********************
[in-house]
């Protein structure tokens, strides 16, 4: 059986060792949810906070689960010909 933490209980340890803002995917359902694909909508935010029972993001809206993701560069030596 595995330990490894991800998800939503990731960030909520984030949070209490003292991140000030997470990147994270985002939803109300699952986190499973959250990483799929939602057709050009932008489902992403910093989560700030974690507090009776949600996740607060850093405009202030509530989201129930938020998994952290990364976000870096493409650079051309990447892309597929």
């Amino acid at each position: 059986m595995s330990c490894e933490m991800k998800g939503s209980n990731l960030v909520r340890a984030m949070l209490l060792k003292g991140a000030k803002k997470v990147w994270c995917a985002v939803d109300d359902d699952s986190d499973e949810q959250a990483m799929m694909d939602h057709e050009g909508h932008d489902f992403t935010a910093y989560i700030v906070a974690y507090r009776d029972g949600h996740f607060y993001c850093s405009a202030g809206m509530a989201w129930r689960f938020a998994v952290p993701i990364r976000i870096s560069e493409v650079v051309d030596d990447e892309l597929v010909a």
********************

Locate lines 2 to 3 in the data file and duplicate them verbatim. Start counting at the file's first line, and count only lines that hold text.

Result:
């Protein structure tokens, strides 16, 4: 059986060792949810906070689960010909 933490209980340890803002995917359902694909909508935010029972993001809206993701560069030596 595995330990490894991800998800939503990731960030909520984030949070209490003292991140000030997470990147994270985002939803109300699952986190499973959250990483799929939602057709050009932008489902992403910093989560700030974690507090009776949600996740607060850093405009202030509530989201129930938020998994952290990364976000870096493409650079051309990447892309597929």
């Amino acid at each position: 059986m595995s330990c490894e933490m991800k998800g939503s209980n990731l960030v909520r340890a984030m949070l209490l060792k003292g991140a000030k803002k997470v990147w994270c995917a985002v939803d109300d359902d699952s986190d499973e949810q959250a990483m799929m694909d939602h057709e050009g909508h932008d489902f992403t935010a910093y989560i700030v906070a974690y507090r009776d029972g949600h996740f607060y993001c850093s405009a202030g809206m509530a989201w129930r689960f938020a998994v952290p993701i990364r976000i870096s560069e493409v650079v051309d030596d990447e892309l597929v010909a």